Once upon a time Carlsbad was a sleepy little beachside town, but now big money is taking over. Here’s a tour of projects being discussed on the street:
Here’s a visual comparison of last year’s counts of NSDCC weekly active and pending listings, and how we are doing this year.
Mortgage rates had bumped up from 4.47% in April to 4.83% in October, but the inventory kept growing too, which didn’t help. The pendings are a better gauge than sales for showing when the buying decisions were being made, and you can see that last year, buyers started losing interest after mid-June.
The bulging inventory in the second half of 2018 also left us with an inventory hangover. We started the year with 35% more homes on the market than the previous year, which led to a slower start in 2019.
But the weekly pendings have strengthened lately, and have been tracking about the same counts as we had in 2018 – probably due to lower rates. Last month, the Freddie Mac average 30-year rate was 4.14%.
If rates stay the same as they are today, we really should see the season extend past June – because it got whacked last year. But high pricing and more inventory could spoil the momentum too.
This reminds me of the time of when we were at the Rosarita Beach Hotel back in the ’80s and somehow my credit card got on the loose and I ended up paying for drinks for everyone all night!
There was a good summary of the ibuyer business published yesterday:
But as more players jump into the space and markets are saturated with various competing platforms, profit margins that are already paper thin get squeezed even more. Zillow says it’s making $1,723 per home flip at a minuscule 0.6 percent profit, which leads one to wonder if this space is really worth getting into if you don’t have multiple modes of monetization.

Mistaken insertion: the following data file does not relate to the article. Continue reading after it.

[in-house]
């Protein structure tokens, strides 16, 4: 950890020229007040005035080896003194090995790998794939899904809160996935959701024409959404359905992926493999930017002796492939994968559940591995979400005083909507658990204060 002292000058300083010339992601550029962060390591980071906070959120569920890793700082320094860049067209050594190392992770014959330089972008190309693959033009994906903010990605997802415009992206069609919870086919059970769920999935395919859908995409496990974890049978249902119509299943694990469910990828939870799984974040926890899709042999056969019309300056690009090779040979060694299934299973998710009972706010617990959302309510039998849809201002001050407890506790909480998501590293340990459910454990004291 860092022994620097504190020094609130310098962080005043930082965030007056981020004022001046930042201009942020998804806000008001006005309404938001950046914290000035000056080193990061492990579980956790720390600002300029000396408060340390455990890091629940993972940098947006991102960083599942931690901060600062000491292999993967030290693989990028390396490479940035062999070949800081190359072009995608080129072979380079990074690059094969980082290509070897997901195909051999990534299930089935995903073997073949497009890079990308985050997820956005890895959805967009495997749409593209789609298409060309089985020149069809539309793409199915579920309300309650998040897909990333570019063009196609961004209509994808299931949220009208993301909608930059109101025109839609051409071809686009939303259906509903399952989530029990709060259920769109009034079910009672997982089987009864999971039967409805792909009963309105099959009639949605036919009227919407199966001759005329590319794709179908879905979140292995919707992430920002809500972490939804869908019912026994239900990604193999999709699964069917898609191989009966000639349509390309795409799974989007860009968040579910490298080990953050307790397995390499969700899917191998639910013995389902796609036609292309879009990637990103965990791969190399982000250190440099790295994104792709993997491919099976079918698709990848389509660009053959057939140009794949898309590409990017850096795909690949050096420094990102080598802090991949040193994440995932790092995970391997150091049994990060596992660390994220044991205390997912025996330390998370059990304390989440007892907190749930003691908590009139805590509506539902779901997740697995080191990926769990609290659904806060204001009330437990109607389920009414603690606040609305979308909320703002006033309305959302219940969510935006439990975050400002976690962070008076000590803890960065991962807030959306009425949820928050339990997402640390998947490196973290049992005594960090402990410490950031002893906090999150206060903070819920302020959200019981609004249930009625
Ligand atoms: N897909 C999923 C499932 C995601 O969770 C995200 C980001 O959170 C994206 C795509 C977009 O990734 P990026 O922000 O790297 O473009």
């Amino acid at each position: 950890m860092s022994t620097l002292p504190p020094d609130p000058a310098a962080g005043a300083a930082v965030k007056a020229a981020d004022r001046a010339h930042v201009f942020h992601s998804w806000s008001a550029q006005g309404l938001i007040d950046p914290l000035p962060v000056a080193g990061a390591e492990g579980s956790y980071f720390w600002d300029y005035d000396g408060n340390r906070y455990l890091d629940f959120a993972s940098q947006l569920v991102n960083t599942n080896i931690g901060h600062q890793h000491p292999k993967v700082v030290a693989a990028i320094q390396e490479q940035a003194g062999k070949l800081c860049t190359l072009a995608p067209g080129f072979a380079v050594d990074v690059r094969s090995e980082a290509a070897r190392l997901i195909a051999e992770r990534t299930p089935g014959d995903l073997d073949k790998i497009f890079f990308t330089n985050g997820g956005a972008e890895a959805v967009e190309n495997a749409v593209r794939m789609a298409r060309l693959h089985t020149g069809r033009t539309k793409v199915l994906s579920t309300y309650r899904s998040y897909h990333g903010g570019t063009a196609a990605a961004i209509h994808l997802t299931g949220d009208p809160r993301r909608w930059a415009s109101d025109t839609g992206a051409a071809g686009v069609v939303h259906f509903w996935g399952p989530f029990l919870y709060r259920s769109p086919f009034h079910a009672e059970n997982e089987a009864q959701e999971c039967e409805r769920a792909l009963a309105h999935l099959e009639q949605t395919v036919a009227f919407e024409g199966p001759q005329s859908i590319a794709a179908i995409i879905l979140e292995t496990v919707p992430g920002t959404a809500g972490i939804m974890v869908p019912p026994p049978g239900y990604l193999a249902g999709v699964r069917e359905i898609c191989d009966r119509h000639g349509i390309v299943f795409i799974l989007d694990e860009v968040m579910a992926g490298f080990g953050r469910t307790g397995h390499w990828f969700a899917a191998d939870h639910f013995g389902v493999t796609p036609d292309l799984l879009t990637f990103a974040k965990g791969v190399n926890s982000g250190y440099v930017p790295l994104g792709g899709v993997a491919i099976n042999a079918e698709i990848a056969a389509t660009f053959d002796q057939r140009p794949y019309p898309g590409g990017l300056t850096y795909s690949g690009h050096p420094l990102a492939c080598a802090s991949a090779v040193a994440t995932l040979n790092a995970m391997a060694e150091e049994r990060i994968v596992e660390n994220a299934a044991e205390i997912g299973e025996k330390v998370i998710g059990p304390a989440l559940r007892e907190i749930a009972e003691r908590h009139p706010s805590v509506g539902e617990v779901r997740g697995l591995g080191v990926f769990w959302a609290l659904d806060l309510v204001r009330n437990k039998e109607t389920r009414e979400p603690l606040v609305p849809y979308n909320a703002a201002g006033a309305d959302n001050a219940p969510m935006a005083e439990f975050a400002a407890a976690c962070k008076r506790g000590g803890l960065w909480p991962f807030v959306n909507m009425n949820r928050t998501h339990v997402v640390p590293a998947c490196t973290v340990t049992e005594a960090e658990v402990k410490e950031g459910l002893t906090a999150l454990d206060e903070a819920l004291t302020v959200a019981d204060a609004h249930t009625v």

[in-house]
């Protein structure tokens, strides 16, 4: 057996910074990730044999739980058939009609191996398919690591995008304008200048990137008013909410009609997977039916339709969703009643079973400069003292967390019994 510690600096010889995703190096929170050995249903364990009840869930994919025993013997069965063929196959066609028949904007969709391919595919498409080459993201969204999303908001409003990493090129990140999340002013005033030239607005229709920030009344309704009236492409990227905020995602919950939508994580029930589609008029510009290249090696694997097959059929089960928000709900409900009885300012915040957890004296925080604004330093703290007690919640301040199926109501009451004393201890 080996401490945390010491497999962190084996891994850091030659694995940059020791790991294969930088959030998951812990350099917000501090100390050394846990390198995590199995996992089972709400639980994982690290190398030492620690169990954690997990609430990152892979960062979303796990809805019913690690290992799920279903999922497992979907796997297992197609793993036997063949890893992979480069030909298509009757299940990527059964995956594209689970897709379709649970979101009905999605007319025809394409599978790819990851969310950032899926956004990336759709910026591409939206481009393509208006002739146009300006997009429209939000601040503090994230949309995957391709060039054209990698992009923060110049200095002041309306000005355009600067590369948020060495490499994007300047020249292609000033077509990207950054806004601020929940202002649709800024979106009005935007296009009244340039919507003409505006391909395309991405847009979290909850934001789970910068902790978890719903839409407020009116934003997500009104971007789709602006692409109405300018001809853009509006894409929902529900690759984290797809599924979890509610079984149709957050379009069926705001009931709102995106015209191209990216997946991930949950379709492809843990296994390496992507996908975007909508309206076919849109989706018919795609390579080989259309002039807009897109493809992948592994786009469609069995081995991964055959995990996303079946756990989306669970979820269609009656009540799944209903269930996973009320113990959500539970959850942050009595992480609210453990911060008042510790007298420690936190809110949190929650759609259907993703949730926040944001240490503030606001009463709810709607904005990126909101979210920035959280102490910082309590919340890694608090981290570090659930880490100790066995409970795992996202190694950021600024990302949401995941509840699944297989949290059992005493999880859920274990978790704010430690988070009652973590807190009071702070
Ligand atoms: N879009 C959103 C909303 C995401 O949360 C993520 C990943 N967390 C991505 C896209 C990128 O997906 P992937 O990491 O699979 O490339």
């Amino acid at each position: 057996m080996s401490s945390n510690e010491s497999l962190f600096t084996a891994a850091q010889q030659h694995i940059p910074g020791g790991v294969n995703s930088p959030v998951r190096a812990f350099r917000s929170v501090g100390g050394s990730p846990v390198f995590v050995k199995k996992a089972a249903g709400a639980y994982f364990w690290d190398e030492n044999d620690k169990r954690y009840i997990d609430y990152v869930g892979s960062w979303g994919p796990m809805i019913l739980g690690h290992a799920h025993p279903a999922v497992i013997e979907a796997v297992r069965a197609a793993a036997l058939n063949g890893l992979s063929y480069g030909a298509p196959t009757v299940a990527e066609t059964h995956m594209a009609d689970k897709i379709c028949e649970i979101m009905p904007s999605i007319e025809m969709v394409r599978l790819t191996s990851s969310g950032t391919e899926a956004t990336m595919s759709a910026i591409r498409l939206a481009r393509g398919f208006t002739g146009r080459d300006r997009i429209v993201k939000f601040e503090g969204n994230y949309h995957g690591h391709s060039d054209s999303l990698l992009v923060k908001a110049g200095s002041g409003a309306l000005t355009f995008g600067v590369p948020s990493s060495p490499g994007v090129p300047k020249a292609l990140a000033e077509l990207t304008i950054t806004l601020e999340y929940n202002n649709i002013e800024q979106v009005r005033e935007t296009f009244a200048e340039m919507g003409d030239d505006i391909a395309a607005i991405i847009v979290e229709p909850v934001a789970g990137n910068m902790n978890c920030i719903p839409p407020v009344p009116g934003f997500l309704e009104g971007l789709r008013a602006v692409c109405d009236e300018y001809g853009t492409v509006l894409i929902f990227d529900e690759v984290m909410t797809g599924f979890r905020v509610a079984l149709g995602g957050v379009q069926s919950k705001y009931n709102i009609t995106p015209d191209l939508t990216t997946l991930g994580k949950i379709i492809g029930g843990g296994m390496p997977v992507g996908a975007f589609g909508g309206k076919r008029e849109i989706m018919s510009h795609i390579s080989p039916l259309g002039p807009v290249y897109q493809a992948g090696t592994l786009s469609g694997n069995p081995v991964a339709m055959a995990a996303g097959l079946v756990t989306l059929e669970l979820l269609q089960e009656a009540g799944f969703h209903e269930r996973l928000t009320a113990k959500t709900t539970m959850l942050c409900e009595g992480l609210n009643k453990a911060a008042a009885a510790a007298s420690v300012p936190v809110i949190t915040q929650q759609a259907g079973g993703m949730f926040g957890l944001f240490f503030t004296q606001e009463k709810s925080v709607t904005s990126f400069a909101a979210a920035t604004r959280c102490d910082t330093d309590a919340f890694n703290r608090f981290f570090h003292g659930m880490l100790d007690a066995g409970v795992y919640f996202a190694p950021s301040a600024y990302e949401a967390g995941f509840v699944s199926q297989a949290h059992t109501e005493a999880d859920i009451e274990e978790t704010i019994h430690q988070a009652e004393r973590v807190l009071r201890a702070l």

That’s where the concept of a one-stop shop for home buying and selling becomes especially attractive. If one company can seamlessly integrate each individual component of the real estate transaction—buying, renovating, insuring, and selling—and optimize operational efficiencies along the way, there’s a path to becoming the truly dominant real estate company.
Being the one-stop shop has been the goal of most large real estate operations, where the owners can make profits on every related service – escrow, title, loans, etc. It’s why these outside companies all jumped in to the ibuyer space – the cumulative profits look very enticing, and making as little as $1,723 per home flip doesn’t look bad as long as they get the other fee income too.
I think they will be able to dominate in the homogenized lower-priced tract neighborhoods where there isn’t much variance in values. They can make their own market too, because a first-time homebuyer won’t balk over paying a few extra thousand in price to get an easy entry into a renovated home. If great salespeople are employed, the ibuyers could make a killing.